In 1799, George Washington’s nephew, Lawrence Lewis, married Eleanor Parke Custis. As a wedding gift, Washington gave them an estate to begin their lifetime together. The property was extensive, and heavily forested. The newlyweds quickly began building their Georgian manor, and landscaped the grounds impressively. While there is not much evidence left of how exactly the grounds were laid out by the Lewises, it is still quite evident that they devoted their lives to continuing to update and enhance the grounds that surrounded their stately mansion, known as Woodlawn.
In the late 1840s, the son of the Lewises sold the property to Quaker families who decided to use it as a means of an experiment and, instead of hiring slaves, as the Lewises had done, they sold parcels of the property to both whites and blacks with the idea that each person would contribute to the maintenance of their own parcel while helping to sustain the property as a whole. The experiment failed, and after changing hands a few more times, eventually the entirety of what the Lewises had built became obscured to time.
The National Trust for Historic Preservation took over responsibility for the property in 1951, with the hopes of restoring the mansion to its previous grandeur, and a committee was created in an effort to bring the gardens back to life. While challenging at times, to say the least, the partnership between the National Trust and Virginia’s Garden Club shaped what is visible today.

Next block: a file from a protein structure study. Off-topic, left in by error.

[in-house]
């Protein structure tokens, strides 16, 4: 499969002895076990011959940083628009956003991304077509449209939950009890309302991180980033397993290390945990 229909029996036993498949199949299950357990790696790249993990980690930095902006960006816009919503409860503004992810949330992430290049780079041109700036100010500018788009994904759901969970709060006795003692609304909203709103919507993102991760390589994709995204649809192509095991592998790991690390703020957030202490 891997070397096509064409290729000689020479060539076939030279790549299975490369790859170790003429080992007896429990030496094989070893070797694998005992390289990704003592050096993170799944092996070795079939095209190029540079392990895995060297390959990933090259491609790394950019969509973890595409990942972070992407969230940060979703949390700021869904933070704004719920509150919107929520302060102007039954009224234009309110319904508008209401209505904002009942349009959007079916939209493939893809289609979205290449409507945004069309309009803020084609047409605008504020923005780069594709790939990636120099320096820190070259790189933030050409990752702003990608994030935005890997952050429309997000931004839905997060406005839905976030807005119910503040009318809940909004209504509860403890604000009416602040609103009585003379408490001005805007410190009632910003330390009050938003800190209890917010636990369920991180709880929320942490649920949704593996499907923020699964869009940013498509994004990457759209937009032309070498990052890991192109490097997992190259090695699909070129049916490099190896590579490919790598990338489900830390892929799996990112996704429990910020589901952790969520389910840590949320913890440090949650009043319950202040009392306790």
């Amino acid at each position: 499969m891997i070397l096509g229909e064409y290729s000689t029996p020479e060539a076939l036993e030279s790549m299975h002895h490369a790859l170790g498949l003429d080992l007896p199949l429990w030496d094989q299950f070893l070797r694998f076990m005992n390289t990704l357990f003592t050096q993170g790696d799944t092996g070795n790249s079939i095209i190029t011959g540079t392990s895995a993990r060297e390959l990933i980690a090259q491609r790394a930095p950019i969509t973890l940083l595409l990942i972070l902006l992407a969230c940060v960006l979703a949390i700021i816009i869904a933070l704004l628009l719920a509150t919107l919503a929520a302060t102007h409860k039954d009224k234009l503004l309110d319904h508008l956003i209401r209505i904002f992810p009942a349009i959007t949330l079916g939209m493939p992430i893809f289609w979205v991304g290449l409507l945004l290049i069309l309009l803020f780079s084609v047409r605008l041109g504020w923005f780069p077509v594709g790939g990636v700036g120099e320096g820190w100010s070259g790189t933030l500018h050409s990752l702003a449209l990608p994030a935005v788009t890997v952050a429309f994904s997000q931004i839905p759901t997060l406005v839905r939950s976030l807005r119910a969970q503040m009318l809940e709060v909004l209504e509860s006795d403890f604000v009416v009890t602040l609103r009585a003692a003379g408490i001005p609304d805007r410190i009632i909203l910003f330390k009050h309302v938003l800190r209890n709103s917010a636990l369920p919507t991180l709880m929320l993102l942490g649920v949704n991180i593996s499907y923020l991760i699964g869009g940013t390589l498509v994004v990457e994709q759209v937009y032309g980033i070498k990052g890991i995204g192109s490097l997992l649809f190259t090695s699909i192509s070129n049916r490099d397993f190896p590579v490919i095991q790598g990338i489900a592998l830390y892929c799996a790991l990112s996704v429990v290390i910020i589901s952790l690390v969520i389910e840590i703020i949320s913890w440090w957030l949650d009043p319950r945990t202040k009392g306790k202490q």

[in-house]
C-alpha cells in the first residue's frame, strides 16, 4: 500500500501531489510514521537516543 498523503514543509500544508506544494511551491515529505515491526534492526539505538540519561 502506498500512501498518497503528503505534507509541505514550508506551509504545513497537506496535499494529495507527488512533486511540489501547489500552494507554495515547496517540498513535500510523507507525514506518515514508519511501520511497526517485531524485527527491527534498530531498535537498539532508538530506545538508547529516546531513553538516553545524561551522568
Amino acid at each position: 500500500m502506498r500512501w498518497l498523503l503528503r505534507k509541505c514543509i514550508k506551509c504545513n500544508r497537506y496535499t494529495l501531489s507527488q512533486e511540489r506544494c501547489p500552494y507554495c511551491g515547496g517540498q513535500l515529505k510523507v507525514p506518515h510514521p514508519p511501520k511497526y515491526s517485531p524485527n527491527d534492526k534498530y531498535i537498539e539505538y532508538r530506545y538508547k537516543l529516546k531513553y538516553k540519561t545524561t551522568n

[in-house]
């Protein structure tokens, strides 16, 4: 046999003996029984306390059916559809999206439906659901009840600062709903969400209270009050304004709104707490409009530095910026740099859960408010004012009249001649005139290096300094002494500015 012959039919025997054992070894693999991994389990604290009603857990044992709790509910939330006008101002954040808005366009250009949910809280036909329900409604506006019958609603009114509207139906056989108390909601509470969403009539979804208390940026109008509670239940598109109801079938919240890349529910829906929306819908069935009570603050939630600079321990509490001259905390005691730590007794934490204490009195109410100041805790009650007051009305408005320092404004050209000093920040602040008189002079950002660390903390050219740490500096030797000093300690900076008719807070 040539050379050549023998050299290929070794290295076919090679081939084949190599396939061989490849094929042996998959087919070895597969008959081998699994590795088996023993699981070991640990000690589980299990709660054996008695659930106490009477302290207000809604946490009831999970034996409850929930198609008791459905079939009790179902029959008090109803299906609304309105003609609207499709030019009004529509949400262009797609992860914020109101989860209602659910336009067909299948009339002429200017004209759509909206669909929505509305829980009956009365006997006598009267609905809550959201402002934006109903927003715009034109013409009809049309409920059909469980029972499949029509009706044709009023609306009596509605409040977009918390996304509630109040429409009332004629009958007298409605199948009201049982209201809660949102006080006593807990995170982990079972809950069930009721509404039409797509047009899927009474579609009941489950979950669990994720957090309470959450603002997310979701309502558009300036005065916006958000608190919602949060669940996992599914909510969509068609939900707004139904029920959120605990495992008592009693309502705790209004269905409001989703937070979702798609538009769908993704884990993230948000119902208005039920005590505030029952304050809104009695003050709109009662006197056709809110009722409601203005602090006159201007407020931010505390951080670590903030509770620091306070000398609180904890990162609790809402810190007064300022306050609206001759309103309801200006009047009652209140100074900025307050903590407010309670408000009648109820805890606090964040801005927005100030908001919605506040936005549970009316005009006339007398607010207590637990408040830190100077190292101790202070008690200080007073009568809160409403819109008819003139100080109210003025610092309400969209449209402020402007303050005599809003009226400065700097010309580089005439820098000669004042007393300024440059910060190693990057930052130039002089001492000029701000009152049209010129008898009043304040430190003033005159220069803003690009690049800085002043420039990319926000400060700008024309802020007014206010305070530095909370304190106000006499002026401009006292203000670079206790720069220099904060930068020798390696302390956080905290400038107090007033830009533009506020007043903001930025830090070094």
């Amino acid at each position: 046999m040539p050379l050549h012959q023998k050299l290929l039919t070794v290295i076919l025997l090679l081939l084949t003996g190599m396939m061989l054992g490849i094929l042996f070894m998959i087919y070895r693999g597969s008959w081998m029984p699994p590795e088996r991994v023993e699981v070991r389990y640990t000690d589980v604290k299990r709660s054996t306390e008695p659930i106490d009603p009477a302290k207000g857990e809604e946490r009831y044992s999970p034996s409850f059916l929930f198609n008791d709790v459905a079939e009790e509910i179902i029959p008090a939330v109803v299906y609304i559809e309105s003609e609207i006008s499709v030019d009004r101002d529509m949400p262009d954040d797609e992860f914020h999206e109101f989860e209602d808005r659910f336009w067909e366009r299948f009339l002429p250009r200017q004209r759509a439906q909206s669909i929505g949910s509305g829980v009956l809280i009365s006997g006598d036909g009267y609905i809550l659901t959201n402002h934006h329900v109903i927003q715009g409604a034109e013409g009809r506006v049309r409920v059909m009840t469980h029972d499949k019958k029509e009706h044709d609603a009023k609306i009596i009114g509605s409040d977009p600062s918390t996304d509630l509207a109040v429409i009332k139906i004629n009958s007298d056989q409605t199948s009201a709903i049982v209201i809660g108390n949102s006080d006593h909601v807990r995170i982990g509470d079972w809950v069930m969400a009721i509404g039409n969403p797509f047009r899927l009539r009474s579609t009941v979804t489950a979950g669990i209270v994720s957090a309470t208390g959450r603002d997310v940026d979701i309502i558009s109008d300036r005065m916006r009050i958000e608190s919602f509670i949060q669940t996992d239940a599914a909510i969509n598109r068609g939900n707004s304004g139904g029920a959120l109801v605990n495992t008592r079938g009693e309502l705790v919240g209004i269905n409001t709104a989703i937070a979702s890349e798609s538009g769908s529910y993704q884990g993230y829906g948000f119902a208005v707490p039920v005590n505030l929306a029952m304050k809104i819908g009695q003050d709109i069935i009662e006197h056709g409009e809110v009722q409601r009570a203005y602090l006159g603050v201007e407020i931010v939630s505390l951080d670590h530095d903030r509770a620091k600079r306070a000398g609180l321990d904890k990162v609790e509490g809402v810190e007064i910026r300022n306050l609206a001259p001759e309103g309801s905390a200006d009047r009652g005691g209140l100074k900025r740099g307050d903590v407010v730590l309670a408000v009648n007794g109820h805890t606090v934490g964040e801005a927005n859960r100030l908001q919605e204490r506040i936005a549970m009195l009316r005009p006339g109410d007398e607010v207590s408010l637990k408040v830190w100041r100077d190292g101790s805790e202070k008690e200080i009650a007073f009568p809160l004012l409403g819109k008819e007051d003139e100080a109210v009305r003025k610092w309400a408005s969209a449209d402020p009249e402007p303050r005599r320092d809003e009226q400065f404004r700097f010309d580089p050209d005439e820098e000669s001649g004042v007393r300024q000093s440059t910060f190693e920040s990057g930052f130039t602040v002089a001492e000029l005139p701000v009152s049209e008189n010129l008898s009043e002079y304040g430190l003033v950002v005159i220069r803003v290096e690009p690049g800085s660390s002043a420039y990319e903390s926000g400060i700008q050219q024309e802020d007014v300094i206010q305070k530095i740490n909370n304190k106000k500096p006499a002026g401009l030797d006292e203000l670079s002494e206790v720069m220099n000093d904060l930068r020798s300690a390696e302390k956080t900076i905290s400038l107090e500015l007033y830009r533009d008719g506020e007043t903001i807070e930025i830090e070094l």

The man in charge of garden restoration, Alden Hopkins, had scarcely anything to guide him regarding what the gardens once looked like. Relying on known attributes of plantations in Lewis’ day and archaeological surveying The Garden Club commissioned, he set to work on recreating one of the grandest estates ever to have graced the country. He designed a broad entry driveway, winding paths, and an immense lawn that blended eloquently with the woods that surrounded the property. Assuming visitors would come once the restoration was complete, a parking lot was created with various trees and shrubbery from Lewis’ day utilized to obscure the home.
Located on Route 1 in Mount Vernon, the estate is open for tours and also hosts other events throughout the year. .
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